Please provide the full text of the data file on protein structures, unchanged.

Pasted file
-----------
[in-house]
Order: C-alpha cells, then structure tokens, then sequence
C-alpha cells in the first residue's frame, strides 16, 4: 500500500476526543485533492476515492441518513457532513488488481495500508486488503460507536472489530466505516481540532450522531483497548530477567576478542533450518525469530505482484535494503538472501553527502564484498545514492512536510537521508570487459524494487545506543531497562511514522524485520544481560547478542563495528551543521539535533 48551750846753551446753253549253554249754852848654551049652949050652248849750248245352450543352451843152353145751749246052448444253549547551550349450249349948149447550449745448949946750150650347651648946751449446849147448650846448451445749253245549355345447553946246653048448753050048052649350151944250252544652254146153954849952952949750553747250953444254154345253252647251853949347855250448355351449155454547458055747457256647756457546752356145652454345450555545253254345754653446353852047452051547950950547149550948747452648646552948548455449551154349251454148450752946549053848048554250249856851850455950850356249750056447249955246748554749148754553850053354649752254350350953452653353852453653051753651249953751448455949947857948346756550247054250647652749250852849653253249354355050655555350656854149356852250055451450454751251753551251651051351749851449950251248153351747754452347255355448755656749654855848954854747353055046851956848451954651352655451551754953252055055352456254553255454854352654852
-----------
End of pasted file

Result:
[in-house]
Order: C-alpha cells, then structure tokens, then sequence
C-alpha cells in the first residue's frame, strides 16, 4: 500500500476526543485533492476515492441518513457532513488488481495500508486488503460507536472489530466505516481540532450522531483497548530477567576478542533450518525469530505482484535494503538472501553527502564484498545514492512536510537521508570487459524494487545506543531497562511514522524485520544481560547478542563495528551543521539535533 48551750846753551446753253549253554249754852848654551049652949050652248849750248245352450543352451843152353145751749246052448444253549547551550349450249349948149447550449745448949946750150650347651648946751449446849147448650846448451445749253245549355345447553946246653048448753050048052649350151944250252544652254146153954849952952949750553747250953444254154345253252647251853949347855250448355351449155454547458055747457256647756457546752356145652454345450555545253254345754653446353852047452051547950950547149550948747452648646552948548455449551154349251454148450752946549053848048554250249856851850455950850356249750056447249955246748554749148754553850053354649752254350350953452653353852453653051753651249953751448455949947857948346756550247054250647652749250852849653253249354355050655555350656854149356852250055451450454751251753551251651051351749851449950251248153351747754452347255355448755656749654855848954854747353055046851956848451954651352655451551754953252055055352456254553255454854352654852